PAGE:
Going forward, there remain a number of issues and circumstances that could impact the implementation of mandated tasks in accordance with OPCW Executive Council decisions and Security Council resolution 2118 (2013).
First, Member State voluntary in-kind contributions continue to be at the forefront of requirements. As described above, progress has been made in procuring and delivering packaging material for phase HI activities. Member States considering contributions of assets necessary to ensure security have been asked to engage bilaterally with the Government of the Syrian Arab Republic. At the same time, the Syrian authorities are being encouraged to consider alternative options to ensure the safety and security of inland transportation for the chemical material. In addition, it is possible that other needs may be identified regarding the destruction of chemical material and reaction mass outside the Syrian Arab Republic, as well as possible additional equipment needed to complete the destruction of Syrian chemical weapons, material and production facilities inside the Syrian Arab Republic.
Second, full clarity regarding the plan for the removal and destruction of chemical material outside Syrian territory is critical, including the location for destruction. In order to move forward, detailed arrangements need to be put in place, including timelines concerning the availability of equipment and the docking facilities, and careful agreement regarding specific roles and functions of the Joint Mission and concerned Member States.
Third, the implementation of Joint Mission mandated objectives cannot occur without conditiOns inside the Syrian Arab Republic that are conducive to carrying out these tasks. The Syrian authorities have continued their constructive cooperation with the Joint Mission. Representatives of the Syrian opposition based in Istanbul have also indicated their support for the safe transportation of convoys containing chemical material. The Security Council, in resolution 2118 (2013), emphasized the importance of ensuring the security of activities undertaken by Joint Mission personnel and allowing them immediate and unfettered access. Furthermore, the Council, by that resolution, decided that all parties in the Syrian Arab Republic shall cooperate fully in this regard. Nevertheless, recent fighting in the Syrian Arab Republic shows that the security situation is volatile, unpredictable and highly dangerous.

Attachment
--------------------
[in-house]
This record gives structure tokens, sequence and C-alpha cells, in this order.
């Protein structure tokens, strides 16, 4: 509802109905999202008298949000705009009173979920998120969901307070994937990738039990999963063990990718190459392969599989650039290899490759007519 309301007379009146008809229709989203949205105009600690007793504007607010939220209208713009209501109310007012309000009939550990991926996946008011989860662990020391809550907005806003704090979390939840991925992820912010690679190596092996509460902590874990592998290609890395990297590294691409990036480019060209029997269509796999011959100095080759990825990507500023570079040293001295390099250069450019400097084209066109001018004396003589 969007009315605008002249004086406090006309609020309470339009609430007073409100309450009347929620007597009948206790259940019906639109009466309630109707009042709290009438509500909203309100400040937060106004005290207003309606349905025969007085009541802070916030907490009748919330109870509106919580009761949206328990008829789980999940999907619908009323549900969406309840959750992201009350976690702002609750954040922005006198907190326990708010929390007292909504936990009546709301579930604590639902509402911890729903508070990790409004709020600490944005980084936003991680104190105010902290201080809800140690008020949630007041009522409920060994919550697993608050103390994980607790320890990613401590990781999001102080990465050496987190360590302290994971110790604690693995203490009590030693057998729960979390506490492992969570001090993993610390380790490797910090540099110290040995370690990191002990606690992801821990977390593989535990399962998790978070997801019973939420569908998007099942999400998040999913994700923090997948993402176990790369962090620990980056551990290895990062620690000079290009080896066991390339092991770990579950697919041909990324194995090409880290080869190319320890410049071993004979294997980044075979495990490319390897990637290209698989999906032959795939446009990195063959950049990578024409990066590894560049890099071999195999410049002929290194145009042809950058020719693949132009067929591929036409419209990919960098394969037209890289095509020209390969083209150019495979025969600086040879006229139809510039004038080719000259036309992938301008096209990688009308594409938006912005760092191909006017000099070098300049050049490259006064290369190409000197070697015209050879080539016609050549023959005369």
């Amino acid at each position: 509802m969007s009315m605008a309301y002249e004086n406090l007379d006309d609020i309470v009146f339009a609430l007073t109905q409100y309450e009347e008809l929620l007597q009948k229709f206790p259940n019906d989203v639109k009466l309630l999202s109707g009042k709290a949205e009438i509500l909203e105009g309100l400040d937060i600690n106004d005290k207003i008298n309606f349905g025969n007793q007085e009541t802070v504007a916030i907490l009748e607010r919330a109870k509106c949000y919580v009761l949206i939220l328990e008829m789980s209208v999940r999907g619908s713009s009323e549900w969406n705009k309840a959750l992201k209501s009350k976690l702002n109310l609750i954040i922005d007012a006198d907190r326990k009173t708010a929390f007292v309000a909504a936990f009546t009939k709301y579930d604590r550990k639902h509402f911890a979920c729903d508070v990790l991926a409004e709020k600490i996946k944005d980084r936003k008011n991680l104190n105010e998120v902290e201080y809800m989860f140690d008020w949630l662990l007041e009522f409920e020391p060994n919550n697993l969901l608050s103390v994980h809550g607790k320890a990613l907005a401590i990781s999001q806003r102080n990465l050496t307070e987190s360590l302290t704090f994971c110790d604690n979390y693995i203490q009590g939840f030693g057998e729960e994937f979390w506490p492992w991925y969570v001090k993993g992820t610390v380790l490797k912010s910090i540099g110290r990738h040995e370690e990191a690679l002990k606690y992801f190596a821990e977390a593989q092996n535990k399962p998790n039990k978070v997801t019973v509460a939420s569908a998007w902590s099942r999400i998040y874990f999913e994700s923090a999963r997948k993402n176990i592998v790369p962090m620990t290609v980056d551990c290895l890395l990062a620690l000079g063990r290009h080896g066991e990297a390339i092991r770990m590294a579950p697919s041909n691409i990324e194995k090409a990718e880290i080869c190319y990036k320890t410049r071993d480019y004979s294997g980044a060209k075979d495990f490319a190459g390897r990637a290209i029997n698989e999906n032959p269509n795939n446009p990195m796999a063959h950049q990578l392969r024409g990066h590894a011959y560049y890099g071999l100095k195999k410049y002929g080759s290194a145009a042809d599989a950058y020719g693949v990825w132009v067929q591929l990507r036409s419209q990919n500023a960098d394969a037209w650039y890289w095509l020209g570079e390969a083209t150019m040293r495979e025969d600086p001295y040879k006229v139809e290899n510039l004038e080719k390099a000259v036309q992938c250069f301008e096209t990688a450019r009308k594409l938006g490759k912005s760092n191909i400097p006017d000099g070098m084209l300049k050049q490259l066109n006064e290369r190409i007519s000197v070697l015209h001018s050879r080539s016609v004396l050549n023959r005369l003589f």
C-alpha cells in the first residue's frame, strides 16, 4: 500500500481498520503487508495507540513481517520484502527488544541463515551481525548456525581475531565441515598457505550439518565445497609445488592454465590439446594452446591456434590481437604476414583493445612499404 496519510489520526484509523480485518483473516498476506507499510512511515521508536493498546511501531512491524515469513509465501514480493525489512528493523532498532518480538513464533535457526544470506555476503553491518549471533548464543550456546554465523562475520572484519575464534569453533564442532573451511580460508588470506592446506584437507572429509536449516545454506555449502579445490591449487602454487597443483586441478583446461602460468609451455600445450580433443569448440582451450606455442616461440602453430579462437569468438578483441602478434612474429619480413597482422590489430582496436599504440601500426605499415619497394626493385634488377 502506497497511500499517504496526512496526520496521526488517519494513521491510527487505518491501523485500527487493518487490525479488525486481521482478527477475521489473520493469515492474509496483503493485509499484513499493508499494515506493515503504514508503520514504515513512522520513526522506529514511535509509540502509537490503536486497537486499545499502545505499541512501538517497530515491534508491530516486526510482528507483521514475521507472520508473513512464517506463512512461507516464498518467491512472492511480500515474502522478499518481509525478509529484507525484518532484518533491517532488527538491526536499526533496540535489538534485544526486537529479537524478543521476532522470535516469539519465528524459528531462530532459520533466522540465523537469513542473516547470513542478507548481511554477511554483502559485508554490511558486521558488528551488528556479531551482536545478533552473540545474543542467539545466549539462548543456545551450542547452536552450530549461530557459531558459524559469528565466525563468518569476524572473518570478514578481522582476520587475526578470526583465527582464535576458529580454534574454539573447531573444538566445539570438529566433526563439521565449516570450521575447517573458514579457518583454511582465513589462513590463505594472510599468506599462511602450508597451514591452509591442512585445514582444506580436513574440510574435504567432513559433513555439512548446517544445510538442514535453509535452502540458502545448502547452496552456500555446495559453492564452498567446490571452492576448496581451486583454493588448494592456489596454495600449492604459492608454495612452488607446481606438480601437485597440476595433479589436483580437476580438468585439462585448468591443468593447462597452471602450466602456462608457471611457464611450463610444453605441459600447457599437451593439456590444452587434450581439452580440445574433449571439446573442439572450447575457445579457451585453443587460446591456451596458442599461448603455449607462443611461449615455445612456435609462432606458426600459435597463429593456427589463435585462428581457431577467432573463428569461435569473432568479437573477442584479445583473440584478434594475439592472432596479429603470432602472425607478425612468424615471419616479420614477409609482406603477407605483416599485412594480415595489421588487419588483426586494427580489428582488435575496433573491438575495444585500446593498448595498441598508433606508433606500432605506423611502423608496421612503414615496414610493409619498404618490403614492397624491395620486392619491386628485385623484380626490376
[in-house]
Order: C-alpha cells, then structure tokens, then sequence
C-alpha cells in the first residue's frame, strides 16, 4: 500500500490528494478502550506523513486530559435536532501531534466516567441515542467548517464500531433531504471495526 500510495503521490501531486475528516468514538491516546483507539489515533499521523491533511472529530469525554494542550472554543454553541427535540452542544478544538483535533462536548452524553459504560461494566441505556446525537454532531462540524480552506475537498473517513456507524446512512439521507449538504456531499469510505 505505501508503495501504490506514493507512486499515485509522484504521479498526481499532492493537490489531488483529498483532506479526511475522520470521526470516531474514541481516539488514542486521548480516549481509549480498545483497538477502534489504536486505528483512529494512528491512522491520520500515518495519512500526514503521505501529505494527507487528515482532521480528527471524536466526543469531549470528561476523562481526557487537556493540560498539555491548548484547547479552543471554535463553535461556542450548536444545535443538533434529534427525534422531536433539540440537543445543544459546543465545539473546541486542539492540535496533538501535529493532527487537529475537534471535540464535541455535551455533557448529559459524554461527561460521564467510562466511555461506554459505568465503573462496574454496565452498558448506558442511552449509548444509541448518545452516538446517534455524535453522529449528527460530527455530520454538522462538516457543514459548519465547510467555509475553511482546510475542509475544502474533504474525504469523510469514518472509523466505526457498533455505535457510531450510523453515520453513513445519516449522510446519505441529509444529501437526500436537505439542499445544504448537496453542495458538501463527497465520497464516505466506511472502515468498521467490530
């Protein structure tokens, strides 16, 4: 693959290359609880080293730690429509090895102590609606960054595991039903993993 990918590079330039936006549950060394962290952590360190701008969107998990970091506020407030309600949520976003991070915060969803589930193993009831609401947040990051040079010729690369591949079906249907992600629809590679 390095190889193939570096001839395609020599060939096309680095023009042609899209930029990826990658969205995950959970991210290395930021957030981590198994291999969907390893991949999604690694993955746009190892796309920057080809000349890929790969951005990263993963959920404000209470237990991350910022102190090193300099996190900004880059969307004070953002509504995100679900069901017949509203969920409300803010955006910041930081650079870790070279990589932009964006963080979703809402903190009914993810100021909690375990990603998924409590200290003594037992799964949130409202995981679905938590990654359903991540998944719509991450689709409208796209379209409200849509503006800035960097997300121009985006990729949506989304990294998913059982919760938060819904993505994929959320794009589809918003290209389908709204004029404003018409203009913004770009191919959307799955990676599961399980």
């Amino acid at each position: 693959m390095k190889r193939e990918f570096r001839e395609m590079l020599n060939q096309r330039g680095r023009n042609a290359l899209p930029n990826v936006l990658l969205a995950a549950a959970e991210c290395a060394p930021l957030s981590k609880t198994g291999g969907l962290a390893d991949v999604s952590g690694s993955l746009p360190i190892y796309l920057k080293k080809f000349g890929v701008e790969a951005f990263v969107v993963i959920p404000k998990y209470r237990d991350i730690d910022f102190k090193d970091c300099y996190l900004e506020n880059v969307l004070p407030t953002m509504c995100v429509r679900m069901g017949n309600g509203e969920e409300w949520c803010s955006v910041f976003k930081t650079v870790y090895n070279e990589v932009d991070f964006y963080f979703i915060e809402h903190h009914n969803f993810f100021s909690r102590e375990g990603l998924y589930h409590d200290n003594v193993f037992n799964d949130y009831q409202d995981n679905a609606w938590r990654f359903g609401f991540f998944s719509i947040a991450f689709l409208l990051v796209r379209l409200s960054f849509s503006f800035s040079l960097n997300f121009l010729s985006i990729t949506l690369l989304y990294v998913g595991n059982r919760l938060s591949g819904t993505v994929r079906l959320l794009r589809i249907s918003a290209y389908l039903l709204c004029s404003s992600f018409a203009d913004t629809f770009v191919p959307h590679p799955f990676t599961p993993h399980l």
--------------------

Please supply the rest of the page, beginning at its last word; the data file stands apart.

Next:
The Director-General of OPCW and I remain deeply concerned about the safety and security of Joint Mission personnel.
Given the complexity of the mission and the unpredictable operating environment, many factors remain outside the control of the Joint Mission. Its personnel are making every effort to ensure that the necessary arrangements are in place to implement mandated objectives. The international community should remain unwavering in its support to the women and men of the Joint Mission. The United Nations will continue to act in partnership with OPCW, and through the Joint Mission, to implement the provisions of the decisions of the Executive Council (EC-M-33/DEC.1 and EC-M-34/DECl) and
Security Council resolution 2118 (2013) in their entirety.
I should be grateful if you would bring this letter urgently to the attention of the members of the Security Council.
Please accept, Mr. President, the assurances of my highest consideration.

 BAN Ki-moon
Follow me on Twitter @NabilAbiSaab